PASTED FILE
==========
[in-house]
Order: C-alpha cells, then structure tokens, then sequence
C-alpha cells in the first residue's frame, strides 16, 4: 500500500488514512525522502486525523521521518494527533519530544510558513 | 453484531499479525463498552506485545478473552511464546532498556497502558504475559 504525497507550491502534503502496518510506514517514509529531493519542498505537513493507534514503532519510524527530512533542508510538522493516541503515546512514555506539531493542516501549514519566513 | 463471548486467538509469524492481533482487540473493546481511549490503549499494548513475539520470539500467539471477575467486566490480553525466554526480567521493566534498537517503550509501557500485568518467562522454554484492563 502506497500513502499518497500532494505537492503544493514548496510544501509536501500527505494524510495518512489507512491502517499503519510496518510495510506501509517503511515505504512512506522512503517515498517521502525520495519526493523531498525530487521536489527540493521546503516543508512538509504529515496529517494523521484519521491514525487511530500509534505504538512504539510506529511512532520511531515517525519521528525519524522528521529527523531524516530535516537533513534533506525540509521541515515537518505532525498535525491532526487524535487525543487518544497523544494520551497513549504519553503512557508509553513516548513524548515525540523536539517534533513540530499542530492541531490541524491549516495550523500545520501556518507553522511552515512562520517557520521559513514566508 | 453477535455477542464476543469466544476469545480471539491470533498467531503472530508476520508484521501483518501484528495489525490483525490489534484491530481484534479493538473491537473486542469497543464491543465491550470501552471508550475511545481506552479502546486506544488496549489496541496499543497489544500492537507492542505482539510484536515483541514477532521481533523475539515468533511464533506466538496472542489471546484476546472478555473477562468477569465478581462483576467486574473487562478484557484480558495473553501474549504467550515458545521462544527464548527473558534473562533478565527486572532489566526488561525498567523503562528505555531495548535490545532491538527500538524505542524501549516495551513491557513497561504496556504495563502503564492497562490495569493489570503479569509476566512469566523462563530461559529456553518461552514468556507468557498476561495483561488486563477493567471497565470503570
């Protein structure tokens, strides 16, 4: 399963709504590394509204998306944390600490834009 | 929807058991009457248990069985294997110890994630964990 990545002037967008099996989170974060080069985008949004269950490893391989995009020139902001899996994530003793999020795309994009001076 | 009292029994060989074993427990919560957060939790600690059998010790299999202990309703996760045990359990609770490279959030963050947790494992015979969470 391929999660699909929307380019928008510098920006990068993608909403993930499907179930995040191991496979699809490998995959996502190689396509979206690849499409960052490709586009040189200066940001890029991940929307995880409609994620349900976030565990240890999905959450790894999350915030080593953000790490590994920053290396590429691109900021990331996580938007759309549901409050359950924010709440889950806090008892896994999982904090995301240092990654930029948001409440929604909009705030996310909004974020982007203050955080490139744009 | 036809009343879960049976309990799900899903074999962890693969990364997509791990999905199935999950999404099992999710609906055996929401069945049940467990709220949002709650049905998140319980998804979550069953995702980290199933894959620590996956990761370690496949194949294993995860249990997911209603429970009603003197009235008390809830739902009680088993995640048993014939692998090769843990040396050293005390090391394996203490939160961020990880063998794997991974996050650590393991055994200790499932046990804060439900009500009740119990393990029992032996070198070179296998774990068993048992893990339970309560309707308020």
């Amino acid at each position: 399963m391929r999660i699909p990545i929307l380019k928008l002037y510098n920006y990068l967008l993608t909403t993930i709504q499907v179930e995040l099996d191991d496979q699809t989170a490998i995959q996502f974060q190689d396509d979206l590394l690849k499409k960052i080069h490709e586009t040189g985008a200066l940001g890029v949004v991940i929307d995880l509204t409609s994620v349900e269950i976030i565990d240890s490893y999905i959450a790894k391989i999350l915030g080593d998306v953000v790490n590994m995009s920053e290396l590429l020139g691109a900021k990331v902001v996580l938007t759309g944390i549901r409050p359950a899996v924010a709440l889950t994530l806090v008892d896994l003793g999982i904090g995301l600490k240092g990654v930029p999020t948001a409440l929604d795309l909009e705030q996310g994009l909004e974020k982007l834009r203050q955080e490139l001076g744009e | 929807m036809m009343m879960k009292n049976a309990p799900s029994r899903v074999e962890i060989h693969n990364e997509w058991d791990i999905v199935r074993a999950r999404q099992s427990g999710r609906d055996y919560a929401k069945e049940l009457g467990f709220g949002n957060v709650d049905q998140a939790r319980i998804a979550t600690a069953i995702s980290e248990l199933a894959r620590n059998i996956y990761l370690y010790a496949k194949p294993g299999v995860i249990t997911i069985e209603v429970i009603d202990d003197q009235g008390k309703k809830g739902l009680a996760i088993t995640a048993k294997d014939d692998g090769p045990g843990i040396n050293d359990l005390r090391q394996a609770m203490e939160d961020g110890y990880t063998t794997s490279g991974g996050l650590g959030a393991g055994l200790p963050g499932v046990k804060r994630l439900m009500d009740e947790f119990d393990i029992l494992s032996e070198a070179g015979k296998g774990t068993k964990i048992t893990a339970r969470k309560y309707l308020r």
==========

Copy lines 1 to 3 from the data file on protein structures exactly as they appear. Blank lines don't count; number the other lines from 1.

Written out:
[in-house]
Order: C-alpha cells, then structure tokens, then sequence
C-alpha cells in the first residue's frame, strides 16, 4: 500500500488514512525522502486525523521521518494527533519530544510558513 | 453484531499479525463498552506485545478473552511464546532498556497502558504475559 504525497507550491502534503502496518510506514517514509529531493519542498505537513493507534514503532519510524527530512533542508510538522493516541503515546512514555506539531493542516501549514519566513 | 463471548486467538509469524492481533482487540473493546481511549490503549499494548513475539520470539500467539471477575467486566490480553525466554526480567521493566534498537517503550509501557500485568518467562522454554484492563 502506497500513502499518497500532494505537492503544493514548496510544501509536501500527505494524510495518512489507512491502517499503519510496518510495510506501509517503511515505504512512506522512503517515498517521502525520495519526493523531498525530487521536489527540493521546503516543508512538509504529515496529517494523521484519521491514525487511530500509534505504538512504539510506529511512532520511531515517525519521528525519524522528521529527523531524516530535516537533513534533506525540509521541515515537518505532525498535525491532526487524535487525543487518544497523544494520551497513549504519553503512557508509553513516548513524548515525540523536539517534533513540530499542530492541531490541524491549516495550523500545520501556518507553522511552515512562520517557520521559513514566508 | 453477535455477542464476543469466544476469545480471539491470533498467531503472530508476520508484521501483518501484528495489525490483525490489534484491530481484534479493538473491537473486542469497543464491543465491550470501552471508550475511545481506552479502546486506544488496549489496541496499543497489544500492537507492542505482539510484536515483541514477532521481533523475539515468533511464533506466538496472542489471546484476546472478555473477562468477569465478581462483576467486574473487562478484557484480558495473553501474549504467550515458545521462544527464548527473558534473562533478565527486572532489566526488561525498567523503562528505555531495548535490545532491538527500538524505542524501549516495551513491557513497561504496556504495563502503564492497562490495569493489570503479569509476566512469566523462563530461559529456553518461552514468556507468557498476561495483561488486563477493567471497565470503570